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Clin Nutr. 2020 Mar 10. pii: S0261-5614(20)30107-2. doi: 10.1016/j.clnu.2020.02.039. [Epub ahead of print]

Micronutrients in paediatric Intestinal Failure Patients receiving home parenteral nutrition.

Author information

1
Oslo University Hospital, Department of Paediatric Medicine, Oslo, Norway. Electronic address: uxruom@ous-hf.no.
2
Oslo University Hospital, Department of Paediatric Medicine, Oslo, Norway.
3
University of Oslo, Department of Nutrition, Institute of Basic Medical Sciences, Faculty of Medicine, Oslo, Norway.
4
Oslo University Hospital, Department of Medical Biochemistry, Oslo, Norway.
5
University of Bergen, Department of Clinical Science, Bergen, Norway; Norwegian Institute of Public Health, Department of Health Registries, Bergen, Norway.

Abstract

BACKGROUND & AIMS:

Children with intestinal failure (IF) receive parental nutrition to ensure adequate growth and development. The aim of this study was to assess micronutrient status in paediatric IF patients receiving home parenteral nutrition (HPN) in comparison to a group of healthy children.

METHODS:

An observational cross-sectional study was performed at Oslo University Hospital and at the Department of Nutrition, University of Oslo from January to September 2017. All children with IF, aged two to 18 years, were invited to participate. A reference group of healthy children was recruited through social media advertisement. Dietary intake was assessed by a four-day food record, and enteral and parenteral provision was recorded. Blood samples were analysed for vitamins, minerals and haematology to assess iron status. Two spot urine samples from each subject were analysed for iodine concentration (UIC) and creatinine.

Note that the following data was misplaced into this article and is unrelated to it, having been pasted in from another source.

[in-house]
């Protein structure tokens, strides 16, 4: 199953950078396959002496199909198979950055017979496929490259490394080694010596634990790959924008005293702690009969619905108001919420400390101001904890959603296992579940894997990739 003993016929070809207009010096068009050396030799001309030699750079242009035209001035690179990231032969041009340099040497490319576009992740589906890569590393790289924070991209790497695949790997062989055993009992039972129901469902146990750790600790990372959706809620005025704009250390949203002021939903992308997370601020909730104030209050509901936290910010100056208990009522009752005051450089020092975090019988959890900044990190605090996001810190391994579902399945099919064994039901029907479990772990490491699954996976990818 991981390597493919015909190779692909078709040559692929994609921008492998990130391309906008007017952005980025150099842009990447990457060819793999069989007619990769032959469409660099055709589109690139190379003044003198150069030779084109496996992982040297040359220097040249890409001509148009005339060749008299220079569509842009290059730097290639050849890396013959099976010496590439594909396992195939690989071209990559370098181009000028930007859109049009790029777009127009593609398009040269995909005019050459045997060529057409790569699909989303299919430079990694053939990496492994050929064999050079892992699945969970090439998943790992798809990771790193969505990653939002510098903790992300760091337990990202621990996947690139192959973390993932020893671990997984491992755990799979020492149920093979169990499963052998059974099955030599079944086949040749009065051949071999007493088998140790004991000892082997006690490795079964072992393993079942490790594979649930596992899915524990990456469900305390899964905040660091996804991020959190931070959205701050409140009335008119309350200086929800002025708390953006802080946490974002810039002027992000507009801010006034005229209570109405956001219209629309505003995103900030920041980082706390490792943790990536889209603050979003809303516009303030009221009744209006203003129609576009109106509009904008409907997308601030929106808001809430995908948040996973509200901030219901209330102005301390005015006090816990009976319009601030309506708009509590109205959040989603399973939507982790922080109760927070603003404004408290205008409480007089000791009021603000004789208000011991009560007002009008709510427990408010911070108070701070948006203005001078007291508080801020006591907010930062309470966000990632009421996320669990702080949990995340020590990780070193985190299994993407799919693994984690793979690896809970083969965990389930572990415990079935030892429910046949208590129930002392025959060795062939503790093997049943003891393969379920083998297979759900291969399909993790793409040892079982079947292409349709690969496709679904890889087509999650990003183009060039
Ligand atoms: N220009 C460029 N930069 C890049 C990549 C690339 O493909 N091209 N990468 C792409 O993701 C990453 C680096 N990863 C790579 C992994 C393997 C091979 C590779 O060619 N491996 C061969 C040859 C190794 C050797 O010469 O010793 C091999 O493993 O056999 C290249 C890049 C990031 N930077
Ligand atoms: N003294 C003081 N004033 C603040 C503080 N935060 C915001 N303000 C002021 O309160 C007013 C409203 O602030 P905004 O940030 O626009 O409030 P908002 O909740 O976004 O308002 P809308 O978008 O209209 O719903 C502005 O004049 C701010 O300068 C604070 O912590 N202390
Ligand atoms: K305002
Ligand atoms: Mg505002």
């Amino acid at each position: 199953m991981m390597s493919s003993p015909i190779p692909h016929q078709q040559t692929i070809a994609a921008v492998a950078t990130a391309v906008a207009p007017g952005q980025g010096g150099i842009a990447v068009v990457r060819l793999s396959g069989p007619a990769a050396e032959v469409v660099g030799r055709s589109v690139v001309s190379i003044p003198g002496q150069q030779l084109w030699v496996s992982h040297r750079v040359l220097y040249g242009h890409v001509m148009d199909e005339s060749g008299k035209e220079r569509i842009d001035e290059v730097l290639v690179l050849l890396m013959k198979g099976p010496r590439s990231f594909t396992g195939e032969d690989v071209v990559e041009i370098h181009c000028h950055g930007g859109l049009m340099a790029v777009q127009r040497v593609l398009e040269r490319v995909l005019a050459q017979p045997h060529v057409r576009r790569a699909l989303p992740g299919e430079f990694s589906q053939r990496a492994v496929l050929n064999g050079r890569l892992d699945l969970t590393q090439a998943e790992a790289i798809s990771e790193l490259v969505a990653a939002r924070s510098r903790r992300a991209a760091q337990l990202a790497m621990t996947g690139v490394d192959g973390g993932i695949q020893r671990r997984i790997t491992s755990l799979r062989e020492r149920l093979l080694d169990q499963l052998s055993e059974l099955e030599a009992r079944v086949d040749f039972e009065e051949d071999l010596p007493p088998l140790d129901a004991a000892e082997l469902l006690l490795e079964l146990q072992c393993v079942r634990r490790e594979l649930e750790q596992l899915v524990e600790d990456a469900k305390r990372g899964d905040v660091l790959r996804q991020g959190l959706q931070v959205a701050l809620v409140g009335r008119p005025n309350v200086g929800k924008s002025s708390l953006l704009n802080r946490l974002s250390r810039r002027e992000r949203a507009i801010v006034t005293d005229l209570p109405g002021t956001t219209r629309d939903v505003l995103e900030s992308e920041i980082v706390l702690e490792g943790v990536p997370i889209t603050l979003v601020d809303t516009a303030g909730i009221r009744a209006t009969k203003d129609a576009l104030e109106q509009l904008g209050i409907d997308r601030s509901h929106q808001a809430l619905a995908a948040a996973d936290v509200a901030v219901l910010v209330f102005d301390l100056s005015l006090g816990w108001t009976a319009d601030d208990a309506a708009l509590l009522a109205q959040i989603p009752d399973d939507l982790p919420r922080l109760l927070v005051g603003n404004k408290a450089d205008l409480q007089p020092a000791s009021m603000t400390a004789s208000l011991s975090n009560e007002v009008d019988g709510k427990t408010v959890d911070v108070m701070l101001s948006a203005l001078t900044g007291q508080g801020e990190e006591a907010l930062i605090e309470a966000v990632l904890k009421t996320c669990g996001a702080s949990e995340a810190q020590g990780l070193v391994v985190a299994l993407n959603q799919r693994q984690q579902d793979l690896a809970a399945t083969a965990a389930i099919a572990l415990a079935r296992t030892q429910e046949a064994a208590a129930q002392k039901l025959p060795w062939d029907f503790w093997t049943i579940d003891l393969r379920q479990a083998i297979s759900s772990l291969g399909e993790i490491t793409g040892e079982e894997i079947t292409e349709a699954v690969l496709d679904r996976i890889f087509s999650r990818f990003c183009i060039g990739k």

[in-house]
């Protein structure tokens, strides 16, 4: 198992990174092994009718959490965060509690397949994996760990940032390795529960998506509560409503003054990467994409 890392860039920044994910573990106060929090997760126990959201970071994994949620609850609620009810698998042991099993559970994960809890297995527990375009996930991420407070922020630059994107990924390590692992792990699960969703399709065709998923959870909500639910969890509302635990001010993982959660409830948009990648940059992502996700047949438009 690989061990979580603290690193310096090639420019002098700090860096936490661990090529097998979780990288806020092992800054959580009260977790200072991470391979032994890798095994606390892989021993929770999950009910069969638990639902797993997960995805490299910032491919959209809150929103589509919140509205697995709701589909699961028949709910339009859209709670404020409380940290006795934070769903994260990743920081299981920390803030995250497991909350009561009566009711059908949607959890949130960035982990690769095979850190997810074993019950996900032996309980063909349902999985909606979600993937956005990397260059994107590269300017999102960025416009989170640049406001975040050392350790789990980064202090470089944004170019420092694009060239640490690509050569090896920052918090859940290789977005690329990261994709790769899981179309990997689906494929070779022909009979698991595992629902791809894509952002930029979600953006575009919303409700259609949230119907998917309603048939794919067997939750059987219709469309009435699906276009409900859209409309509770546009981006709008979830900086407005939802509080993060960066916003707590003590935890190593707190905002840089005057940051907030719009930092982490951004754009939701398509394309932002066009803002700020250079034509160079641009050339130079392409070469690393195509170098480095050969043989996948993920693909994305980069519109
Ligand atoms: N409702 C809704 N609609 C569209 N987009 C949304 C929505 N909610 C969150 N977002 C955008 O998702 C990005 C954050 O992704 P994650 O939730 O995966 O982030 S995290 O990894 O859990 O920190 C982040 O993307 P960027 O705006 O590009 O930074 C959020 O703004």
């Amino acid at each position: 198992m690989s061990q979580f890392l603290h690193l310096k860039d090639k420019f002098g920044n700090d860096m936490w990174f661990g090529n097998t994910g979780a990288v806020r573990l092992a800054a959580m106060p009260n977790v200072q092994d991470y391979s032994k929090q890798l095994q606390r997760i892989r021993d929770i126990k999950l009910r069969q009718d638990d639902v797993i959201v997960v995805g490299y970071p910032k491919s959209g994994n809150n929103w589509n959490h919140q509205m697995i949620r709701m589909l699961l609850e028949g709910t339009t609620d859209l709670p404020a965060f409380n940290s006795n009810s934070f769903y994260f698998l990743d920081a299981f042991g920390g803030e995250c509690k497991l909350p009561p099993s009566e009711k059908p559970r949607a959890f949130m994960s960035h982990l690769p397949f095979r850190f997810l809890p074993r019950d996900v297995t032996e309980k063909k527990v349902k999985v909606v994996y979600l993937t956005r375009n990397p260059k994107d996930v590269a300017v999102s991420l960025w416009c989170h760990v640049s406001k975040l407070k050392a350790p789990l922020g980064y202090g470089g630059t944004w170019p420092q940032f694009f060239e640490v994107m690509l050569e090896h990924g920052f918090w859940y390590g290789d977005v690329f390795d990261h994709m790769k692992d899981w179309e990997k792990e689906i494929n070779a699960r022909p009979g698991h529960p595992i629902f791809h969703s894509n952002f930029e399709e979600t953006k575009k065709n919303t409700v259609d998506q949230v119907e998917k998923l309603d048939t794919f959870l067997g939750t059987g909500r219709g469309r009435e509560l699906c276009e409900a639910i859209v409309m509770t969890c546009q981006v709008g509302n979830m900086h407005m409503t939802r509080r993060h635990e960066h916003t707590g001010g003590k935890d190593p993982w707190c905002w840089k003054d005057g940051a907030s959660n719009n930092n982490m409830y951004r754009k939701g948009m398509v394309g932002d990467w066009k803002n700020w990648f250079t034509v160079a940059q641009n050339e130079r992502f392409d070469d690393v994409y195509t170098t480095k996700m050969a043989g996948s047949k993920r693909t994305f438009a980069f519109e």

RESULTS:

Nineteen children with IF and 50 healthy children were included. The mean age of the participants was 10.0 years. IF-patients received a median of 76% of their estimated energy requirements from parenteral nutrition (PN). Recommended intake (RI) for iodine from the diet was reached by 16% of IF patients and 28% of healthy children. In the IF group there was a significant positive correlation between UIC and the percentage of iodine intake from oral diet and enteral nutrition support (r = 0.57, p = 0.03). Although the IF patients had a median parenteral iodine supply of more than twice the ESPGHAN recommendation, the median UIC was 89 μg/L indicating insufficient iodine status. This may suggest that the ESPGHAN recommendation for iodine in paediatric parenteral nutrition is too low. The healthy children had sufficient iodine status according to the median UIC (133 μg/L). IF patients had significantly lower total provision of iron compared to the healthy children, 4,9 vs 8,4 mg/day (p = 0.01) with 21% of IF patients and 28% of healthy children reaching RI for iron. The prevalence of anaemia was higher in IF patients than in the healthy children (40 vs.10%, p = 0.016).

CONCLUSION:

The study indicates an insufficient iodine and iron status among paediatric IF patients. Iodine status was associated with enteral provision and patients had insufficient status even if they received the ESPGHAN recommendation of iodine.

TRIAL IDENTIFICATION NUMBER:

Clinical Trials AEV2017/1. 2016/391/REK sør-øst B.

KEYWORDS:

Anaemia; Diet; Home parenteral nutrition; Intestinal failure; Iodine status; Iron status; Micronutrient status; Paediatric; Parenteral nutrition

PMID:
32204976
DOI:
10.1016/j.clnu.2020.02.039

Conflict of interest statement

Conflict of Interest The authors report no conflicts of interests to declare.

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